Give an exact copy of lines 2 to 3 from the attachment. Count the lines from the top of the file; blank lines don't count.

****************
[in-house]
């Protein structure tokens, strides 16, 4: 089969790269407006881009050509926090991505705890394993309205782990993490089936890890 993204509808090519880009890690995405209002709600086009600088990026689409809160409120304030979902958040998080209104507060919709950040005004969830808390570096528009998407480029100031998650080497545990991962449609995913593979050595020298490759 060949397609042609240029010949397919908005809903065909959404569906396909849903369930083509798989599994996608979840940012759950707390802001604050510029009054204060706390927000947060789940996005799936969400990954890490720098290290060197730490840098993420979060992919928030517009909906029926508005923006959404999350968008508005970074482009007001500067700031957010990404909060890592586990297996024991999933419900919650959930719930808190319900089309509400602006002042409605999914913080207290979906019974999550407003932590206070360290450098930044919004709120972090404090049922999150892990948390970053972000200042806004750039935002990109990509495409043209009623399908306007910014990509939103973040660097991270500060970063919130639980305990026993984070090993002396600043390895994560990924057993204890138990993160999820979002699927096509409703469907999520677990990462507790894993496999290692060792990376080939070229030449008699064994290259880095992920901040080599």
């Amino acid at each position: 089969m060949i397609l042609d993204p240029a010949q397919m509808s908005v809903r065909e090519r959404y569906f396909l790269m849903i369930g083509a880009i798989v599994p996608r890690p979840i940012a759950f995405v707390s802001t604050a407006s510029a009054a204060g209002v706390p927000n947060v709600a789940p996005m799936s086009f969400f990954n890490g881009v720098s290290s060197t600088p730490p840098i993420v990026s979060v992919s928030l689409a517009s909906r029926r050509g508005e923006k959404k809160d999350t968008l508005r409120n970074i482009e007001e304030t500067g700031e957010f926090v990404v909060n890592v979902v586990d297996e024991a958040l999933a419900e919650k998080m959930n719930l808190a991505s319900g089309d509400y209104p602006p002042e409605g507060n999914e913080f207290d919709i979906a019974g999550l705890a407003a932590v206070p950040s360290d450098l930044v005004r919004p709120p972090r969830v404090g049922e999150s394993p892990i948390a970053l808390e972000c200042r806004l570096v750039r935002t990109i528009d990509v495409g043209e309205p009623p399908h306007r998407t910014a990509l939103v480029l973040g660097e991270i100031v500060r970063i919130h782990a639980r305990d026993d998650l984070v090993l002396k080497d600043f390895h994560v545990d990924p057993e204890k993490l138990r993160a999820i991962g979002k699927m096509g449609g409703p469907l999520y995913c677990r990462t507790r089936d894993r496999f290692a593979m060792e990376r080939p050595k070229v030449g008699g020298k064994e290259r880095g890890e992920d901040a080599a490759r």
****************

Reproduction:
């Protein structure tokens, strides 16, 4: 089969790269407006881009050509926090991505705890394993309205782990993490089936890890 993204509808090519880009890690995405209002709600086009600088990026689409809160409120304030979902958040998080209104507060919709950040005004969830808390570096528009998407480029100031998650080497545990991962449609995913593979050595020298490759 060949397609042609240029010949397919908005809903065909959404569906396909849903369930083509798989599994996608979840940012759950707390802001604050510029009054204060706390927000947060789940996005799936969400990954890490720098290290060197730490840098993420979060992919928030517009909906029926508005923006959404999350968008508005970074482009007001500067700031957010990404909060890592586990297996024991999933419900919650959930719930808190319900089309509400602006002042409605999914913080207290979906019974999550407003932590206070360290450098930044919004709120972090404090049922999150892990948390970053972000200042806004750039935002990109990509495409043209009623399908306007910014990509939103973040660097991270500060970063919130639980305990026993984070090993002396600043390895994560990924057993204890138990993160999820979002699927096509409703469907999520677990990462507790894993496999290692060792990376080939070229030449008699064994290259880095992920901040080599």
């Amino acid at each position: 089969m060949i397609l042609d993204p240029a010949q397919m509808s908005v809903r065909e090519r959404y569906f396909l790269m849903i369930g083509a880009i798989v599994p996608r890690p979840i940012a759950f995405v707390s802001t604050a407006s510029a009054a204060g209002v706390p927000n947060v709600a789940p996005m799936s086009f969400f990954n890490g881009v720098s290290s060197t600088p730490p840098i993420v990026s979060v992919s928030l689409a517009s909906r029926r050509g508005e923006k959404k809160d999350t968008l508005r409120n970074i482009e007001e304030t500067g700031e957010f926090v990404v909060n890592v979902v586990d297996e024991a958040l999933a419900e919650k998080m959930n719930l808190a991505s319900g089309d509400y209104p602006p002042e409605g507060n999914e913080f207290d919709i979906a019974g999550l705890a407003a932590v206070p950040s360290d450098l930044v005004r919004p709120p972090r969830v404090g049922e999150s394993p892990i948390a970053l808390e972000c200042r806004l570096v750039r935002t990109i528009d990509v495409g043209e309205p009623p399908h306007r998407t910014a990509l939103v480029l973040g660097e991270i100031v500060r970063i919130h782990a639980r305990d026993d998650l984070v090993l002396k080497d600043f390895h994560v545990d990924p057993e204890k993490l138990r993160a999820i991962g979002k699927m096509g449609g409703p469907l999520y995913c677990r990462t507790r089936d894993r496999f290692a593979m060792e990376r080939p050595k070229v030449g008699g020298k064994e290259r880095g890890e992920d901040a080599a490759r």